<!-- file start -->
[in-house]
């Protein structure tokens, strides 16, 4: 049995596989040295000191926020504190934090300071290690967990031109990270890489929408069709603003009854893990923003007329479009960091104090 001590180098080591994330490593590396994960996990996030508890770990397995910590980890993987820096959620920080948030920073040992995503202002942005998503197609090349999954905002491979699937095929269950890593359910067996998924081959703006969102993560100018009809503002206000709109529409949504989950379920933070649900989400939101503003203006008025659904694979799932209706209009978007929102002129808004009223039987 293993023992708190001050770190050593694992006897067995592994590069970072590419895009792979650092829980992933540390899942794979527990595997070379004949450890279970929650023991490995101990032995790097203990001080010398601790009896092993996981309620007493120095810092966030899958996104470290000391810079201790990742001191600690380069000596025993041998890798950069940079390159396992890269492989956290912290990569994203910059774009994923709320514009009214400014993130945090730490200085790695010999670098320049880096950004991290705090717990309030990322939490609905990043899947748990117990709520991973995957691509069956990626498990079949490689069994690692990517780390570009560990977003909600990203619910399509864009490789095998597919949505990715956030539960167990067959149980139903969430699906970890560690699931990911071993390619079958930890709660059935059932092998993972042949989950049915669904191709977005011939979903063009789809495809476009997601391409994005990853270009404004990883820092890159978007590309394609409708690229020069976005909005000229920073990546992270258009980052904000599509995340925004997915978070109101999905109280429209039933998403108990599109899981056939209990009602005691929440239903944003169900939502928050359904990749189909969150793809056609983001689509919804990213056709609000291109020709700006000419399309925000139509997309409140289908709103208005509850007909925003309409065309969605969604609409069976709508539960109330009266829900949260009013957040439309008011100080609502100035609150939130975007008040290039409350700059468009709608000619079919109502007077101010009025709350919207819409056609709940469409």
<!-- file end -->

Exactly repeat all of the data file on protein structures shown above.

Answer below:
[in-house]
């Protein structure tokens, strides 16, 4: 049995596989040295000191926020504190934090300071290690967990031109990270890489929408069709603003009854893990923003007329479009960091104090 001590180098080591994330490593590396994960996990996030508890770990397995910590980890993987820096959620920080948030920073040992995503202002942005998503197609090349999954905002491979699937095929269950890593359910067996998924081959703006969102993560100018009809503002206000709109529409949504989950379920933070649900989400939101503003203006008025659904694979799932209706209009978007929102002129808004009223039987 293993023992708190001050770190050593694992006897067995592994590069970072590419895009792979650092829980992933540390899942794979527990595997070379004949450890279970929650023991490995101990032995790097203990001080010398601790009896092993996981309620007493120095810092966030899958996104470290000391810079201790990742001191600690380069000596025993041998890798950069940079390159396992890269492989956290912290990569994203910059774009994923709320514009009214400014993130945090730490200085790695010999670098320049880096950004991290705090717990309030990322939490609905990043899947748990117990709520991973995957691509069956990626498990079949490689069994690692990517780390570009560990977003909600990203619910399509864009490789095998597919949505990715956030539960167990067959149980139903969430699906970890560690699931990911071993390619079958930890709660059935059932092998993972042949989950049915669904191709977005011939979903063009789809495809476009997601391409994005990853270009404004990883820092890159978007590309394609409708690229020069976005909005000229920073990546992270258009980052904000599509995340925004997915978070109101999905109280429209039933998403108990599109899981056939209990009602005691929440239903944003169900939502928050359904990749189909969150793809056609983001689509919804990213056709609000291109020709700006000419399309925000139509997309409140289908709103208005509850007909925003309409065309969605969604609409069976709508539960109330009266829900949260009013957040439309008011100080609502100035609150939130975007008040290039409350700059468009709608000619079919109502007077101010009025709350919207819409056609709940469409």